CasinoCityTimes.com

Gurus
News
Newsletter
Search News Subscribe
Stay informed with the
NEW Casino City Times newsletter!
Newsletter Signup
Stay informed with the
NEW Casino City Times newsletter!

Gaming News

 

Antigua's Gyneth McAllister: Still Director of Offshore Gaming, Still Talking Reform

25 May 2000

Gyneth McAllister is still the Director of Offshore Gaming in Antigua. And despite death threats, she is determined to carry out a major reform of the country's regulation of Internet gaming operations.

"I have not resigned and the Prime Minister has said publicly that if I had submitted my resignation, he would reject it," McAllister told RGTonline.com in an email interview. "That sent a clear message to my detractors."

Rumors about McAllister's status intensified after she canceled, on short notice, an appearance scheduled for May 12 at the Global Interactive Gaming Summit and Expo in Montreal.

"The Prime Minister said no to my trip as there have been two death threats about three weeks ago and a break-in at my home," McAllister said. "The licensees who do not support the closer scrutiny did indeed lobby and try to pressure my removal in the hope it would stop the passage of the legislation."

She did not give any details about the threats on her life. One of the goals of the proposed regulatory changes, however, is to make it more difficult for criminals to launder money through online sports books and casinos.

Antigua licenses more online casinos and sports books - about 150 -- than any country in the world. Like other Caribbean venues, Antigua is known for lax regulation and no taxation.

But McAllister has been saying for several months that she wants "to set international standards" for regulating the industry. Her government hired Technical Systems Testing, an Australian company that tests equipment in both bricks-and-mortar and cyber casinos, to consult on new standards for the online industry.

In March, a draft was released of TST's "Internet Gaming Technical Standards & Guidelines" for Antigua. Many operators reacted angrily to the proposal, and threatened to leave for other venues.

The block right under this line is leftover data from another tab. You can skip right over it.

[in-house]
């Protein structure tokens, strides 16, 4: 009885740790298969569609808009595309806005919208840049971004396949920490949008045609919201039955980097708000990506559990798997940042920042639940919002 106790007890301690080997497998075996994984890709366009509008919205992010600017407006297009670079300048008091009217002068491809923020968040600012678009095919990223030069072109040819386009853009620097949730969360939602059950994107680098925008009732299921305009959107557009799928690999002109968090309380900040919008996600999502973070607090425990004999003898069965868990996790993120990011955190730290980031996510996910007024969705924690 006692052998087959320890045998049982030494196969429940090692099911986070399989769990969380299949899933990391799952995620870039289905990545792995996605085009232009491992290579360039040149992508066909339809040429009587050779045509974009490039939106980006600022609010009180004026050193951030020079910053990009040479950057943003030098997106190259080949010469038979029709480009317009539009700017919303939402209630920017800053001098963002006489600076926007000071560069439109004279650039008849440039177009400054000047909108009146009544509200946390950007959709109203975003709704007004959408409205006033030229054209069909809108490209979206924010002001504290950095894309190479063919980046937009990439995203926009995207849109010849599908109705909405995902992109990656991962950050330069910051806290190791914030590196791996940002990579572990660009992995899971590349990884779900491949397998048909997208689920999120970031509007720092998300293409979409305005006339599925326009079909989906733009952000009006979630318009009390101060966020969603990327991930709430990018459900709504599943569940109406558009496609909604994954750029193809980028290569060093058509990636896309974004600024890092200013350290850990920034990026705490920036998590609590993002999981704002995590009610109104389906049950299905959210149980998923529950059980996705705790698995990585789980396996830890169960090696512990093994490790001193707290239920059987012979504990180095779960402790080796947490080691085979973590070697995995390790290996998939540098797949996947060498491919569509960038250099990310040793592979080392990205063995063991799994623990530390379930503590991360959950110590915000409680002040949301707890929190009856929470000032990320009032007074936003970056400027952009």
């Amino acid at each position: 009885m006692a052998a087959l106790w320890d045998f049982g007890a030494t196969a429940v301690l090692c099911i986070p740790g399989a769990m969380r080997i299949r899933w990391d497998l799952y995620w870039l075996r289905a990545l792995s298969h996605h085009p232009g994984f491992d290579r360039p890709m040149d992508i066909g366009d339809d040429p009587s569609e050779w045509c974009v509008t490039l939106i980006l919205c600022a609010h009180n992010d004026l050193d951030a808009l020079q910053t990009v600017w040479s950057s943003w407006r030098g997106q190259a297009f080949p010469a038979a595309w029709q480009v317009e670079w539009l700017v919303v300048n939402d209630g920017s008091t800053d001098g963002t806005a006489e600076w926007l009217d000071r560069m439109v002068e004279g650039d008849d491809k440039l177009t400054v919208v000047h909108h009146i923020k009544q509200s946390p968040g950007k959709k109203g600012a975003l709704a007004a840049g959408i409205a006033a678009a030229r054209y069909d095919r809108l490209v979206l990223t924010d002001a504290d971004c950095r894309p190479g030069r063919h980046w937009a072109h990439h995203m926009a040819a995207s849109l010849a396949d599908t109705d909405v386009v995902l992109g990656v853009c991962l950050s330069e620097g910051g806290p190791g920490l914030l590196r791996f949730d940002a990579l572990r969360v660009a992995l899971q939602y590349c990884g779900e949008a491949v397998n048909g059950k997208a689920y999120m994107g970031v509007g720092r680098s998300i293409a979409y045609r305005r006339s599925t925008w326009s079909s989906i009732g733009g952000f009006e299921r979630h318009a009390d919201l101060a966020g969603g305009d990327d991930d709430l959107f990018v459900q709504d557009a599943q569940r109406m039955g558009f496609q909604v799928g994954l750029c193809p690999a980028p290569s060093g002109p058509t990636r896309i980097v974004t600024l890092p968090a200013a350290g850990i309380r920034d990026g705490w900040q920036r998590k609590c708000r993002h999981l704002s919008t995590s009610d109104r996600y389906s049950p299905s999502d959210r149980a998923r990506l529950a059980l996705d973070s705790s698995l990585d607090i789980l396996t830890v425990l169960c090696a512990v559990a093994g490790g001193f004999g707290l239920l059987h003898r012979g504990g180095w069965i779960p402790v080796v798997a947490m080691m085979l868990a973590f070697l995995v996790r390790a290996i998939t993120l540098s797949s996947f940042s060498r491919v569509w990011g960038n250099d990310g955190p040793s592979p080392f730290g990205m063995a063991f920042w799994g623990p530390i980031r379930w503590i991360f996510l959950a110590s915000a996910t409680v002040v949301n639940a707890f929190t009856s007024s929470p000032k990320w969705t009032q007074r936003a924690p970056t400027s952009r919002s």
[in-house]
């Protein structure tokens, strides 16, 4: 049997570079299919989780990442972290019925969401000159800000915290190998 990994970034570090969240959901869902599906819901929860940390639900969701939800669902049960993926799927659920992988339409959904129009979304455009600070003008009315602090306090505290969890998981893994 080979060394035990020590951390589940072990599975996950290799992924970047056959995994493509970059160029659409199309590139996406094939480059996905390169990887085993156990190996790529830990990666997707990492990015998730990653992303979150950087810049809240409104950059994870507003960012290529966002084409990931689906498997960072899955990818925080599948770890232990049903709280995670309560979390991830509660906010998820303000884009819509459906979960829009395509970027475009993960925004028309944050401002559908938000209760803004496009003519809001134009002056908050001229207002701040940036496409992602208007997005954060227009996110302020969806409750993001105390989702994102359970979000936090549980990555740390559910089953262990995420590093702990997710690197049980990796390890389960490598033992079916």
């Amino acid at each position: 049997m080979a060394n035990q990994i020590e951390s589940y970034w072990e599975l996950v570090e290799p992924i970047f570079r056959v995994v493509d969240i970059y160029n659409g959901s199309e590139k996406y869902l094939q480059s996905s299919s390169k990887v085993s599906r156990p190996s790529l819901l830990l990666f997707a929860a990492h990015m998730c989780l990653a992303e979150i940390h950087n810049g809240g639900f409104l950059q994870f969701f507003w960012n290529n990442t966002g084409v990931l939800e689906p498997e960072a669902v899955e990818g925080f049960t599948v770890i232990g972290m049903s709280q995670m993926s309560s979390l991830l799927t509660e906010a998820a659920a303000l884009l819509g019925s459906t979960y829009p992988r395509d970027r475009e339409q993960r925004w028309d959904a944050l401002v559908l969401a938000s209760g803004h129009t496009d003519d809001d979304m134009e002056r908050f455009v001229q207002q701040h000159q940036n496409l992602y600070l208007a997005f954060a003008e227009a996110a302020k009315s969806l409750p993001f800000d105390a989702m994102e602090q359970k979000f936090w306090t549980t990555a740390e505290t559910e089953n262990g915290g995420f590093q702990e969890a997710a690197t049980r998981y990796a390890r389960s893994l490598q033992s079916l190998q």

McAllister said she has the full support of the Prime Minister, Lester Bird, and encouraged operators "who wish to relocate out of the jurisdiction due to the higher standard of accountability to do so rather than attempt to derail an unstoppable train."

"Why stay and threaten to leave year after year when flights depart from Antigua to all points of the Globe every hour?" McAllister asked rhetorically in her email this week.

The train may be unstoppable, but it's moving at an extremely slow speed. That may be due to protests from online operators or to bureaucratic delays, or a combination of the two. And the government has backed off from the most controversial aspect of the TST proposal.

That was the "black box," a computer called an audit server that TST had proposed attaching to each operator's server. Through a central monitoring system, regulators would have been able to tell if an operator had changed gaming software (which could mean a variance in payout rates from those that had been approved by regulators), calculate the revenue each site generates for purposes of a new tax planned by the government, and look for signs of money laundering.

The black box will be replaced by a "less intrusive'' method of monitoring, according to John Cargnello, chief executive of TST.

In March, McAllister spoke of getting legislation passed by Parliament in June. The legislation would have implemented a final version of the TST proposal, as well as a new 2 percent tax on adjusted gaming revenue.

But Gary Collins, who is a lawyer reporting to the Prime Minister and who spoke in McAllister's place at the Montreal conference, said then that the legislation will only be sent to Parliament by mid-June, with the hope that it's passed by August.

And that legislation won't deal directly with new Internet gaming technical standards or the tax, he indicated. It would remove online gaming from the jurisdiction of Antigua's Free Trade Zone and place it under a new gaming authority, which would also regulate land-based casinos.

Only after that happens, apparently, would the issues of new standards, monitoring and the tax be addressed. So while drastic changes have been under discussion since November and may still be forthcoming, they appear to be months away.

McAllister insists that they will happen, however.

"THERE WILL BE A TAX OF 2%!" she said in her email this week, in capital letters. "THERE WILL BE BOTH A SOFTWARE TESTING REQUIREMENT AND EITHER PERIODIC MANUAL EXTRACTION OF INFORMATION PERTINENT TO THE PAY OUT RATIO OR THE MECHANICALLY EXTRACTED EQUIVALENT ALONG WITH FINANCIAL AUDITING BY AN APPROVED ACCOUNTING FIRM.

"That's the end of the story. No one is going to intimidate, manipulate or strong arm this government."

< Gaming News